During and immediately following the war of independence, Benjamin Franklin, John Jay, John Adams, and the other American negotiators found their dealings with the French, Spanish, Dutch and other European powers extremely harrowing. Accordingly, they sought to avoid becoming involved in the intricacies of European politics. American leaders were determined to follow an independent foreign policy and to avoid all treaties other than those promoting (free) commerce and manufactures. In 1776, John Adams drew up a "Model Treaty," and it became the basis for the Americans' first treaties, the U.S.–French treaties signed by Benjamin Franklin and French Foreign Minister Charles Gravier, count of Vergennes, on 6 February 1778.
Negotiations between the American colonists and France began at Passy and resulted in two treaties. The first was a treaty of military alliance, the object of which was "to establish the liberty, sovereignty, and absolute and unlimited independence of the United States, in affairs of government as well as in affairs of commerce." It was asserted that the treaty "is based on the most perfect equality and reciprocity." The second treaty was a treaty of amity and commerce, under which each nation granted most-favored-nation status to the other.
On 4 May 1778, Congress unanimously ratified the two treaties, with the exception of a few secondary clauses. Under the Articles of Confederation, Congress had responsibility for conducting foreign policy, and every treaty had to be approved by at least nine of the thirteen states. Thus, through these first two treaties in American history, the United States was "introduced among the nations." It should be noted that these treaties dealt simultaneously with alliance, commerce, and the creation of international law, or "treaty law"—reciprocity of treatment, freedom of the seas, and the rights of neutral powers.
Peace negotiations between Britain and the Americans, already under way, proceeded apace following the American military success at Yorktown on 19 October 1781. The American delegates, Jay and Adams in particular, demanded more than independence; they also wanted the Newfoundland fisheries, the area west of the Alleghenies as far as the Mississippi River, the cession of Canada, and a war indemnity. Jay opened secret negotiations with England that led to British acceptance of the Mississippi frontier, of the Great Lakes frontier, and of a northeast boundary line at the St. Croix River. Although it was customary in the eighteenth and nineteenth centuries for the loser to pay the winner a cash indemnity for its costly victory, the British refused to consider paying an indemnity.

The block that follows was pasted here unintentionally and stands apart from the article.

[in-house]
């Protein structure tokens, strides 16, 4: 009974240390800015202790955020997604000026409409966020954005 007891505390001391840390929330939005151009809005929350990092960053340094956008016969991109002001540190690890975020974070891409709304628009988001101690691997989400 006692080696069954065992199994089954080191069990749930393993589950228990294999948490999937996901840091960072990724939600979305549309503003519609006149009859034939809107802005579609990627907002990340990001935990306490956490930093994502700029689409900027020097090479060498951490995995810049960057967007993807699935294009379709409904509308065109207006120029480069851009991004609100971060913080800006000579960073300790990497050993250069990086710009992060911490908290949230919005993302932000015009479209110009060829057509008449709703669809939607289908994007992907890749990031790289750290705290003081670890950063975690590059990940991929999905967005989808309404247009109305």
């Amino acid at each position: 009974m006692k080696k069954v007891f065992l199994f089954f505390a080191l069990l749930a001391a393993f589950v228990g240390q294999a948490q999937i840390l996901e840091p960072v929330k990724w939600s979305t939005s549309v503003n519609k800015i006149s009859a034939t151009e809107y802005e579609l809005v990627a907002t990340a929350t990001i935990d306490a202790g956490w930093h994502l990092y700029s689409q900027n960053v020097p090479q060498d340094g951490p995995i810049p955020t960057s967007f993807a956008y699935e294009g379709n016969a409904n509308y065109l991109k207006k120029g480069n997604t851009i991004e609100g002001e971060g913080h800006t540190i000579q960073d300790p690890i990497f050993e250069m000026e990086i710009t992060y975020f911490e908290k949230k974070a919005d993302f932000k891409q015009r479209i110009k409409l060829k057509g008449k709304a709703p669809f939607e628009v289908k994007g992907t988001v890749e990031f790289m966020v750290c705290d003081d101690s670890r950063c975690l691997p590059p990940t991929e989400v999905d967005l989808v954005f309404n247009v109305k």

A treaty—considered as only preliminary, in conformity with European usage—was signed at Paris on 30 November 1782. France and Spain followed the American example and on 20 January 1783 also signed preliminary treaties with England. The definitive treaties were signed on 3 September 1783, at Paris, between the United States and England, and a few days later, at Versailles, between France and England.
The first article of the 1783 Treaty of Paris states: "His Britannic Majesty acknowledges the United States, viz. [here follows a list of the thirteen colonies], to be free, sovereign and Independent States; that he treats with them as such, and for himself, his Heirs and Successors, relinquishes all Claims to the Government Propriety and Territorial Rights." Thus, following France (1778) and the Netherlands (1782), England extended recognition to its former colony. At first, the new nation's dealings with other nations tended to lack direction. Each state wished to be consulted about international affairs. A consular convention signed with France in 1784 was not accepted by Congress until 1788, after the elimination of a clause treating each of the thirteen states as sovereign. And when commercial and territorial negotiations with Spain produced the Jay-Gardoqui Treaty in 1786, its ratification was blocked by the southern states, which felt that their interests had been neglected. However, commercial treaties were signed with Sweden in 1783 and Prussia in 1785, as well as a treaty of peace and friendship with Morocco in 1786.
The situation of drift persisted until the adoption of the Constitution. When the Constitution came into force in 1788, it brought with it a more precise definition of "treaty-making power." On the question of the role the Senate would play in the negotiation of treaties, the Founders did not wish to see the Senate play the dominant role in foreign affairs that had been the prerogative of the Roman Senate, whose exploits in this domain were known and appreciated by such cultivated leaders as Jefferson. From the beginning, George Washington established the tradition of presidential designation of negotiators. (In 1778 and 1782 negotiators had been chosen by Congress.) The president was required, however, to obtain the "advice and consent" of the Senate (with a twothirds majority) in the appointment of the secretary of state and of ambassadors.